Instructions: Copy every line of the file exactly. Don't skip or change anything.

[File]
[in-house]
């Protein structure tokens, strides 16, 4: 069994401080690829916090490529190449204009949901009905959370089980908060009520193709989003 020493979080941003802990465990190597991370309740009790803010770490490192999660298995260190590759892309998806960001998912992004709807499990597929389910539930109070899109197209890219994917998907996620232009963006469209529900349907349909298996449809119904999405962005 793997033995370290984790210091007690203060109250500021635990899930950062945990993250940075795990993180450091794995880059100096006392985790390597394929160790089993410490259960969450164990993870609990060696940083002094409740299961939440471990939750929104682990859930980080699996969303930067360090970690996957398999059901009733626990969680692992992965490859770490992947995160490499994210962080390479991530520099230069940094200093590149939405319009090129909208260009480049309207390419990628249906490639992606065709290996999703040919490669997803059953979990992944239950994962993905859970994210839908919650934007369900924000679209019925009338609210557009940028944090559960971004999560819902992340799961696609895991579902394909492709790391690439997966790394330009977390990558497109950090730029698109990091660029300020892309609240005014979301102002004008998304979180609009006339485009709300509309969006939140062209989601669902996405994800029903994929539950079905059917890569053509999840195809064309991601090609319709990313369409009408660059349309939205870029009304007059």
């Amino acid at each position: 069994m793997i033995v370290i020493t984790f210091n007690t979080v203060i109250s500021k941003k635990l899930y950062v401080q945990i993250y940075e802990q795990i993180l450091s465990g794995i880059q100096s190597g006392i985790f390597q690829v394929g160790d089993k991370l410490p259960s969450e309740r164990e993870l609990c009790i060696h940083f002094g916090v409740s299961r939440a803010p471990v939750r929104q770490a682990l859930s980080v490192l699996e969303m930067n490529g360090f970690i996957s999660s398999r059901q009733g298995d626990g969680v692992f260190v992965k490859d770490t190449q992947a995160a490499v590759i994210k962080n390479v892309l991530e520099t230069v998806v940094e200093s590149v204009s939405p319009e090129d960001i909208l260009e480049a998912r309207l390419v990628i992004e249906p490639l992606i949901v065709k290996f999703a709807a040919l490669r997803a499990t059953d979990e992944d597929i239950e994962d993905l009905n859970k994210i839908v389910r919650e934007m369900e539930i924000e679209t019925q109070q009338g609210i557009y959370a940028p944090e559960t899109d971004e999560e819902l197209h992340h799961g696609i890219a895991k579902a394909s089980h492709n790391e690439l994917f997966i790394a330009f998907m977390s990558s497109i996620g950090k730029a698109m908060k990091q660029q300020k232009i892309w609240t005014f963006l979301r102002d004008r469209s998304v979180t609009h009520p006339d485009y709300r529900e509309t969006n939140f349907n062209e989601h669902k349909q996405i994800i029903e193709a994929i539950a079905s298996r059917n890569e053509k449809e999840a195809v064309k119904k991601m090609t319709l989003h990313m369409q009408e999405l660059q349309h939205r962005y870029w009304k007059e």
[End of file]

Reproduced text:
[in-house]
């Protein structure tokens, strides 16, 4: 069994401080690829916090490529190449204009949901009905959370089980908060009520193709989003 020493979080941003802990465990190597991370309740009790803010770490490192999660298995260190590759892309998806960001998912992004709807499990597929389910539930109070899109197209890219994917998907996620232009963006469209529900349907349909298996449809119904999405962005 793997033995370290984790210091007690203060109250500021635990899930950062945990993250940075795990993180450091794995880059100096006392985790390597394929160790089993410490259960969450164990993870609990060696940083002094409740299961939440471990939750929104682990859930980080699996969303930067360090970690996957398999059901009733626990969680692992992965490859770490992947995160490499994210962080390479991530520099230069940094200093590149939405319009090129909208260009480049309207390419990628249906490639992606065709290996999703040919490669997803059953979990992944239950994962993905859970994210839908919650934007369900924000679209019925009338609210557009940028944090559960971004999560819902992340799961696609895991579902394909492709790391690439997966790394330009977390990558497109950090730029698109990091660029300020892309609240005014979301102002004008998304979180609009006339485009709300509309969006939140062209989601669902996405994800029903994929539950079905059917890569053509999840195809064309991601090609319709990313369409009408660059349309939205870029009304007059």
């Amino acid at each position: 069994m793997i033995v370290i020493t984790f210091n007690t979080v203060i109250s500021k941003k635990l899930y950062v401080q945990i993250y940075e802990q795990i993180l450091s465990g794995i880059q100096s190597g006392i985790f390597q690829v394929g160790d089993k991370l410490p259960s969450e309740r164990e993870l609990c009790i060696h940083f002094g916090v409740s299961r939440a803010p471990v939750r929104q770490a682990l859930s980080v490192l699996e969303m930067n490529g360090f970690i996957s999660s398999r059901q009733g298995d626990g969680v692992f260190v992965k490859d770490t190449q992947a995160a490499v590759i994210k962080n390479v892309l991530e520099t230069v998806v940094e200093s590149v204009s939405p319009e090129d960001i909208l260009e480049a998912r309207l390419v990628i992004e249906p490639l992606i949901v065709k290996f999703a709807a040919l490669r997803a499990t059953d979990e992944d597929i239950e994962d993905l009905n859970k994210i839908v389910r919650e934007m369900e539930i924000e679209t019925q109070q009338g609210i557009y959370a940028p944090e559960t899109d971004e999560e819902l197209h992340h799961g696609i890219a895991k579902a394909s089980h492709n790391e690439l994917f997966i790394a330009f998907m977390s990558s497109i996620g950090k730029a698109m908060k990091q660029q300020k232009i892309w609240t005014f963006l979301r102002d004008r469209s998304v979180t609009h009520p006339d485009y709300r529900e509309t969006n939140f349907n062209e989601h669902k349909q996405i994800i029903e193709a994929i539950a079905s298996r059917n890569e053509k449809e999840a195809v064309k119904k991601m090609t319709l989003h990313m369409q009408e999405l660059q349309h939205r962005y870029w009304k007059e």